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This problem becomes more noticeable during activities that require running, jumping or going up or down stairs. It's most common in young athletes who play football, soccer or basketball or are involved in gymnastics and ballet.

Osgood-Schlatter disease usually goes away with time. When your child stops growing, the pain and swelling should go away because the patellar tendons become much stronger. Only rarely does Osgood-Schlatter disease persist beyond the growing stage.

Your doctor may want to examine your child and get a knee x-ray to make sure the pain isn't caused by something else.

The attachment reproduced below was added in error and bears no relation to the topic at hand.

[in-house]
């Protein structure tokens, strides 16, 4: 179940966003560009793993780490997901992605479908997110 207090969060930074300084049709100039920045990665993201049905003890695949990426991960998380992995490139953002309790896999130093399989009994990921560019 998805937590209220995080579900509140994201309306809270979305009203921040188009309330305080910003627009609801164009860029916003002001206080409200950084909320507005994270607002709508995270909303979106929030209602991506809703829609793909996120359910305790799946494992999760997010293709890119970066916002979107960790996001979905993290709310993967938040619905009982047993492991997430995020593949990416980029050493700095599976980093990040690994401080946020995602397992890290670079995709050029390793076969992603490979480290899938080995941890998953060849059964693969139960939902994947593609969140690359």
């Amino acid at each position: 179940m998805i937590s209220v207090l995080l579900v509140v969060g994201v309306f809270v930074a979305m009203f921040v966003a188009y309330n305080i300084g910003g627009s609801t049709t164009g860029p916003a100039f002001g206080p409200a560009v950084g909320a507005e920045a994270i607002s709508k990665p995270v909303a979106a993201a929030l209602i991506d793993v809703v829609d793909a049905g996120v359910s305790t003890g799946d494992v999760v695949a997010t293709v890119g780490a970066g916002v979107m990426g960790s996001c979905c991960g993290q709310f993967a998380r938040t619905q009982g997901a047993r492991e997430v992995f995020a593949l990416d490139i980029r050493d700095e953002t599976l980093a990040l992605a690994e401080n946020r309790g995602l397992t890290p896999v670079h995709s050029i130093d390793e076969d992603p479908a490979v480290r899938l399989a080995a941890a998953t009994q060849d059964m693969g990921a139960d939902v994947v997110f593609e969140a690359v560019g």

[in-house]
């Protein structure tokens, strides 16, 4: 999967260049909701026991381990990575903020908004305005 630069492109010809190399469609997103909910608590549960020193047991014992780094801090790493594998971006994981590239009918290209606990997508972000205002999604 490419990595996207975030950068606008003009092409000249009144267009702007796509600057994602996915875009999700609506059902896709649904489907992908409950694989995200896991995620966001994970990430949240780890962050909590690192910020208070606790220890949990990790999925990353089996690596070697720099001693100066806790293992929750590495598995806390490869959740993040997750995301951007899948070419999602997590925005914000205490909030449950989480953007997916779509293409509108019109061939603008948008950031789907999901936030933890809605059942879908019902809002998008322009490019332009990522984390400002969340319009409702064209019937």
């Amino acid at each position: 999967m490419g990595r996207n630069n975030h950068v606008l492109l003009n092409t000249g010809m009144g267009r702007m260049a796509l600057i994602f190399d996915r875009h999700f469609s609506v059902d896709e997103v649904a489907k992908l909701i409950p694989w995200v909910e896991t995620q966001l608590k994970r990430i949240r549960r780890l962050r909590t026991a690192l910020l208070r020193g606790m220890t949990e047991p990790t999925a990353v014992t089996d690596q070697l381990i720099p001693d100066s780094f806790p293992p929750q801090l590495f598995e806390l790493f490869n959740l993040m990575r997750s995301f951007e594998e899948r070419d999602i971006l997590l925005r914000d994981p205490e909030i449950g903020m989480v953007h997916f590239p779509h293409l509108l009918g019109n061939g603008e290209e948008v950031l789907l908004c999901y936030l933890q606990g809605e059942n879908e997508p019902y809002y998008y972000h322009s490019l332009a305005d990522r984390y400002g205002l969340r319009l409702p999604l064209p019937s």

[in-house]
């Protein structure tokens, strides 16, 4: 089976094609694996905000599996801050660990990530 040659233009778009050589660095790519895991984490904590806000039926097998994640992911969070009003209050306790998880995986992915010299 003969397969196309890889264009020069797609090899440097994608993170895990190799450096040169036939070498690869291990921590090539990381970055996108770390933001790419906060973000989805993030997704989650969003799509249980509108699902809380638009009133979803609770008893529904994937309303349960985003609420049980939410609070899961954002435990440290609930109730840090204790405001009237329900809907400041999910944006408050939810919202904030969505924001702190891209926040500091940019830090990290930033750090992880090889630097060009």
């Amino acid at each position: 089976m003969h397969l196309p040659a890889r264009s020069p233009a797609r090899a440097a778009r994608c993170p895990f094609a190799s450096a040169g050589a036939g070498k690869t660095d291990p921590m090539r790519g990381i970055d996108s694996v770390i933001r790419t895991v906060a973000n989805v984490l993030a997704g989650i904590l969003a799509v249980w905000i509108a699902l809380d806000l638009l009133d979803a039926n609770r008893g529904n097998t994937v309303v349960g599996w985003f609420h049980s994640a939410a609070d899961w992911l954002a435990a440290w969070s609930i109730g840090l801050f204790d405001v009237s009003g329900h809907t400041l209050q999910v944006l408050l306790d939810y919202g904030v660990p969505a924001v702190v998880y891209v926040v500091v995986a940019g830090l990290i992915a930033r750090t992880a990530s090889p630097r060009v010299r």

If pain develops, ice should be applied to some areas. Using ice can help prevent swelling and pain. The knee should be wrapped with an elastic bandage and elevated.

A memory aid that may help remind you of these four basic treatment steps is the word "RICE":

R = Rest the knee from the painful activity.

I = Ice the affected area for 20 minutes, 3 times a day.

C = Compress the painful area with an elastic bandage.

E = Elevate the leg.

If these treatment steps don't work, your doctor may suggest that your child wear braces that will reduce tension on the patellar tendons and quadriceps. Pain relievers such as aspirin or ibuprofen (some brand names: Advil, Motrin) may reduce the pain and swelling. Your child may need to use crutches for a while to allow complete healing. As a last resort, your child's doctor may suggest surgery.